Environment Turnover to Project Team
After executing the steps just described, the environment should be available for
the respective project teams to start the development and testing processes.
Examining Your Upgrade Criteria
There are several areas to consider as you examine your upgrade options, including
application functionality, technological enhancements, operational considerations,
and support availability.
Best Practices for Upgrading JD Edwards EnterpriseOne Page 8
When considering an upgrade, most organizations begin with a critical assessment
of the new capabilities and enhancements to current features provided in the new
release. A firm grasp of these new capabilities and enhancements is essential to
evaluating the value to be gained through your organization’s investment of time
In many instances, newly available capabilities can offer several productivity
advantages, including increased business value and lower operational costs (for
example, through the retirement of customizations). In evaluating any new JD
Edwards EnterpriseOne release, think about your current environment and
whether the version in place meets the needs of today as well as the demands of
your business for the next three to five years.
Release notes are the best first step to understanding the major changes included in
the new release. Also, these documents provide valuable references to other
documentation that can help you evaluate and implement the new release.
Valuable reference materials can be located within the JD Edwards EnterpriseOne
Finally, your Oracle Consulting sales representative can help you identify new
features, functionality, and processes that may provide value to your organization.
As you evolve your application upgrade strategy, you should consider your
technical infrastructure requirements, including client architecture, application
server, Web services, and database options. Consider what has changed or what
will change in terms of platform support, and also be aware of infrastructure
enhancements that may provide additional benefits to your production
environments. For example, by choosing to leverage current Oracle Fusion
Middleware and database options, you could experience substantial productivity
benefits by having your database and application server running on a single
JD Edwards EnterpriseOne has traditionally afforded several choices of technical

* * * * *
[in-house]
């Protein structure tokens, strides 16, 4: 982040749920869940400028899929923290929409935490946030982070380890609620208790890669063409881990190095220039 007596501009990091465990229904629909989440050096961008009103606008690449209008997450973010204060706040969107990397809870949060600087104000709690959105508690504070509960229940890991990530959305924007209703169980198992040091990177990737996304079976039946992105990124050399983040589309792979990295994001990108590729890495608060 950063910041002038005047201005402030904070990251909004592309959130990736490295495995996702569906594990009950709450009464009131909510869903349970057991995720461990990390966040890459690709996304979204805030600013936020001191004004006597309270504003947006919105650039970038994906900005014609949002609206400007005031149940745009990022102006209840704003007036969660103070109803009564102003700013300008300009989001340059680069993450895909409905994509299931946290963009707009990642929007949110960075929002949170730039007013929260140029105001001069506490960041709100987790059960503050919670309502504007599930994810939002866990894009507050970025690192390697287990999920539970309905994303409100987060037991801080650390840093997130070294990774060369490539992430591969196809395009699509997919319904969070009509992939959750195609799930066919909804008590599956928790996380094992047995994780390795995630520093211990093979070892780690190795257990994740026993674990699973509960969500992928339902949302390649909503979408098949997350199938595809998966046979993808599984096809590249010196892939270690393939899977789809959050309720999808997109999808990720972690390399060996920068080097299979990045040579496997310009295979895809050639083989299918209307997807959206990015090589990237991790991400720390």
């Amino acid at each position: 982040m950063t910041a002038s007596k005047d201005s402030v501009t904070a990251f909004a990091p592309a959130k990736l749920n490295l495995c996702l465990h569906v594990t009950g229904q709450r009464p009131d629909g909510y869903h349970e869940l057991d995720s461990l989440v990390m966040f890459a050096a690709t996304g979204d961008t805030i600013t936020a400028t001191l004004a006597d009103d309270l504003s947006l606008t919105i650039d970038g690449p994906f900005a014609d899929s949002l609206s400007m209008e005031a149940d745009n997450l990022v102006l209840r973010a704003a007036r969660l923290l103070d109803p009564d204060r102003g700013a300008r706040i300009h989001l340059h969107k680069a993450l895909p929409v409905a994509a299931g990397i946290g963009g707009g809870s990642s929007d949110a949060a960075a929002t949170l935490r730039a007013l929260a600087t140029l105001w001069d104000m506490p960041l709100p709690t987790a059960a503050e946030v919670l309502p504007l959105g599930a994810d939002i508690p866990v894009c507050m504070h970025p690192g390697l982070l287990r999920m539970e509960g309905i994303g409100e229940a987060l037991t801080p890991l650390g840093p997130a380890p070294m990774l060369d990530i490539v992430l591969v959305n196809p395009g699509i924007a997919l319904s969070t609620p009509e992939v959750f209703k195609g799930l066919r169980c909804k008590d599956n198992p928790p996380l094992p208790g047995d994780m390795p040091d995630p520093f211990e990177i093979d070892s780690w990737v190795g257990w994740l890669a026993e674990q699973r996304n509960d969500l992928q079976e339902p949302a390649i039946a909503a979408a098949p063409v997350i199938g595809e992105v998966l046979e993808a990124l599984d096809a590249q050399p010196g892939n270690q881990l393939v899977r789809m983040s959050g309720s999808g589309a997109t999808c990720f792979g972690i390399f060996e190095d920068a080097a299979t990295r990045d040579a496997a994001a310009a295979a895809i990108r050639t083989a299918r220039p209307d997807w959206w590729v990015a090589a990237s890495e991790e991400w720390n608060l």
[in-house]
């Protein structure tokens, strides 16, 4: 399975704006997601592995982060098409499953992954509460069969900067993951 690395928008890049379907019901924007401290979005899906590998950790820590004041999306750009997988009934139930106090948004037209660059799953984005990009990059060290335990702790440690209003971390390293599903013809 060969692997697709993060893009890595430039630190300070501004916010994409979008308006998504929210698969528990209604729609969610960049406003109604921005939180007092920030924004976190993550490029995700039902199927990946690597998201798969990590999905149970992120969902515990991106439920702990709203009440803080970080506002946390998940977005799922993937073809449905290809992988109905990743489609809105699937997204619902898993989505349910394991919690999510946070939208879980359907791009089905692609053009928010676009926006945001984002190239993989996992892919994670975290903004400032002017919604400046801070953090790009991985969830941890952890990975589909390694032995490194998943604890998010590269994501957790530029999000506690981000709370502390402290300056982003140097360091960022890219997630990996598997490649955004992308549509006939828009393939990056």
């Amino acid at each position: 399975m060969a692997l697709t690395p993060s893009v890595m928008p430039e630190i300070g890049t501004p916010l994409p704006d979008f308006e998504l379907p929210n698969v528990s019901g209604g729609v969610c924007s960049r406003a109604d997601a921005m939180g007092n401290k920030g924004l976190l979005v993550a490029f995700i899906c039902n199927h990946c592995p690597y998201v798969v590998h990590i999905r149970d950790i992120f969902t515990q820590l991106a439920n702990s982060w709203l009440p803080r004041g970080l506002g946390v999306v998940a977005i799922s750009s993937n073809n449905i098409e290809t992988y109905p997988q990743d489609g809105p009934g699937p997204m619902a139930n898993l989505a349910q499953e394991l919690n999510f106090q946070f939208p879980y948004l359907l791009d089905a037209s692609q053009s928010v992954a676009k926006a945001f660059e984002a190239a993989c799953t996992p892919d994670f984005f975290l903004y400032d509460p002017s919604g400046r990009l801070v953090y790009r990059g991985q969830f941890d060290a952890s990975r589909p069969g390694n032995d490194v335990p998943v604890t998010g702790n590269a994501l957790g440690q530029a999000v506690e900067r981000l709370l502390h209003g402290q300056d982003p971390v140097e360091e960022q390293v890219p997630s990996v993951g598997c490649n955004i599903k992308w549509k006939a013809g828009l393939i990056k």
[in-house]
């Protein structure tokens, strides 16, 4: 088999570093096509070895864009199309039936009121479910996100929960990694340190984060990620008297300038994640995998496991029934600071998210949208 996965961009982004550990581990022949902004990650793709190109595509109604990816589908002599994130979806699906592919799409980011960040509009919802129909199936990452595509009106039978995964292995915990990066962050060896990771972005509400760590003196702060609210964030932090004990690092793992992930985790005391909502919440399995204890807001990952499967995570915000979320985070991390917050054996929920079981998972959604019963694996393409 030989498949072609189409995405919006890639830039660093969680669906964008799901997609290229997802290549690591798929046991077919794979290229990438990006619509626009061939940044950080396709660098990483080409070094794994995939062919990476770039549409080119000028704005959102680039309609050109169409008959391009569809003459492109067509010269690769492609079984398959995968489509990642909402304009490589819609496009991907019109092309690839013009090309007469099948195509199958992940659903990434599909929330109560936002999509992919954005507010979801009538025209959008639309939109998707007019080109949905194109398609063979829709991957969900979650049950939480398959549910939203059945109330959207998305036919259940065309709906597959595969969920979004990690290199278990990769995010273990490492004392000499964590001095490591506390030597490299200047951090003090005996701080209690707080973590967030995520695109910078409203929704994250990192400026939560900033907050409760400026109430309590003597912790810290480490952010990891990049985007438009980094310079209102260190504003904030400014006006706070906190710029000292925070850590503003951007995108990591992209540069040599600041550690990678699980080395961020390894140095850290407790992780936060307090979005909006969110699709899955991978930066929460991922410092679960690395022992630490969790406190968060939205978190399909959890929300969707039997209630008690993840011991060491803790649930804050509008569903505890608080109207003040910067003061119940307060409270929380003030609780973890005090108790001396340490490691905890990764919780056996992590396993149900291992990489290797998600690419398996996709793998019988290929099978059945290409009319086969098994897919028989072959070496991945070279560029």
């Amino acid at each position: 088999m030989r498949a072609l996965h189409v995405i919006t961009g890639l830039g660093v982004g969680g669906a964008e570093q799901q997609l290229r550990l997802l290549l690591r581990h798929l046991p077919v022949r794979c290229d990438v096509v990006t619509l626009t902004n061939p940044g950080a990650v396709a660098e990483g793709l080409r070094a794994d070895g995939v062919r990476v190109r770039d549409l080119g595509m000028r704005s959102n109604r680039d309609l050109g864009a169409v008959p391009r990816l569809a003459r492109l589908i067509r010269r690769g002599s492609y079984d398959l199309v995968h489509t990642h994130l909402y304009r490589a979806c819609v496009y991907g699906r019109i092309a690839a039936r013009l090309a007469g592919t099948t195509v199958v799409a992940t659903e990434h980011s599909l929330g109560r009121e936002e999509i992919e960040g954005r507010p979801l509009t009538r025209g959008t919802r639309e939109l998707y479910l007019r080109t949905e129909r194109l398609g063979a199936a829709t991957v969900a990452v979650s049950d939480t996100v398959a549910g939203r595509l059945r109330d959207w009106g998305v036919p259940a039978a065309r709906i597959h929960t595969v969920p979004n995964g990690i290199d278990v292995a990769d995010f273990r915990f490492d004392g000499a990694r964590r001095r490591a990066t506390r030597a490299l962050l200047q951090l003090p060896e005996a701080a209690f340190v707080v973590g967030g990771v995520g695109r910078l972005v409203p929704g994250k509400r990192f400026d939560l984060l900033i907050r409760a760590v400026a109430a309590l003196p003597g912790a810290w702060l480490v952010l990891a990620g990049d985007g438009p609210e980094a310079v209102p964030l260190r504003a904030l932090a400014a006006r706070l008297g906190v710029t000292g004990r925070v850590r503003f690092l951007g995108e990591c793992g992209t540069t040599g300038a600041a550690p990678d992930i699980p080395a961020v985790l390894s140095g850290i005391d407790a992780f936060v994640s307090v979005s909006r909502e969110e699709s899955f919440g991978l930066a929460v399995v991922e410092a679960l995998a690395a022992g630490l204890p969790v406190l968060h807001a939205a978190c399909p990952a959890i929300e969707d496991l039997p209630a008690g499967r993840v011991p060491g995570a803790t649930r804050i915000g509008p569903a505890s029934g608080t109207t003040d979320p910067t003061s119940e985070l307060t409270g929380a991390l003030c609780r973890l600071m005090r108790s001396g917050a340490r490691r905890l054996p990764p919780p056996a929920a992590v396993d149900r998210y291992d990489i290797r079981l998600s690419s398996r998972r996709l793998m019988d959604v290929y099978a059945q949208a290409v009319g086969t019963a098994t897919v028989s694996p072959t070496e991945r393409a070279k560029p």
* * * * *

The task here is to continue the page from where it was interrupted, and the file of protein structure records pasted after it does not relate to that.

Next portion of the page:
infrastructure, and this flexibility continues to be available. In the past year, we
expanded the choices again, with the additional infrastructure option of Oracle
Fusion Middleware for your JD Edwards applications.
Oracle’s industry-leading Lifetime Support Policy of your infrastructure
configuration is well documented in the document Lifetime Support Policy: Coverage for
Applications and Server Technologies. In addition, the white paper Oracle JD Edwards
EnterpriseOne Support Policy has information about how the policy applies specifically
to this product line.
If you are running multiple instances of JD
Edwards EnterpriseOne, your upgrade
analysis should examine the value of
incorporating instance consolidation into
the upgrade project.
Best Practices for Upgrading JD Edwards EnterpriseOne Page 9
Oracle continually seeks to improve your return on investment by leveraging
technology to reduce the resource requirements required to operate and maintain
your enterprise solutions. This means customers like you can install and implement
software more quickly, simplify upgrades, receive real-time support and
performance diagnostics, and achieve robust integration with other e-business
software—delivering quantifiable benefits.
The JD Edwards EnterpriseOne 8.12 release takes these benefits to the next level.
Oracle continues to deliver improvements that will further reduce implementation
costs, enhance usability, and increase supportability.
For organizations running more than one instance of JD Edwards EnterpriseOne,
the cost, risk, and operational value of instance consolidation should be included in
your upgrade value analysis.
One important benefit of pursuing an upgrade is to ensure continued access to
robust technical support that JD Edwards EnterpriseOne application users have
come to expect. As part of our Applications Unlimited commitment to our
customers, Oracle provides continued enhancements to the current Oracle
applications beyond the delivery of Oracle Fusion. Oracle is committed to
supporting customer investments in technology platforms for these applications as
well as our certified infrastructure products (hardware, operating systems,
databases, and middleware) Details can be accessed at the following location:
You can also review the white paper Oracle JD Edwards EnterpriseOne Support Policy,
which has information about how the policy applies specifically to this product
With the guaranteed support announced through the Oracle Lifetime Support
initiative, Oracle customers can remain on their JD Edwards EnterpriseOne
applications and be confident of support with currently supported platforms.
Oracle is providing visibility into product road maps, and helping customers derive
continual success from their current applications by delivering dedicated, world-
class development and support for years to come.
Identifying Your Upgrade Path
In addition to the factors just discussed, you may also want to consider the amount
of time needed to upgrade and ensure that you will have the full support and
coverage for your solution. Based on this timeline, you can craft a strategy to
maximize the value of your investments and take advantage of Oracle support for
the entire lifecycle of your solution.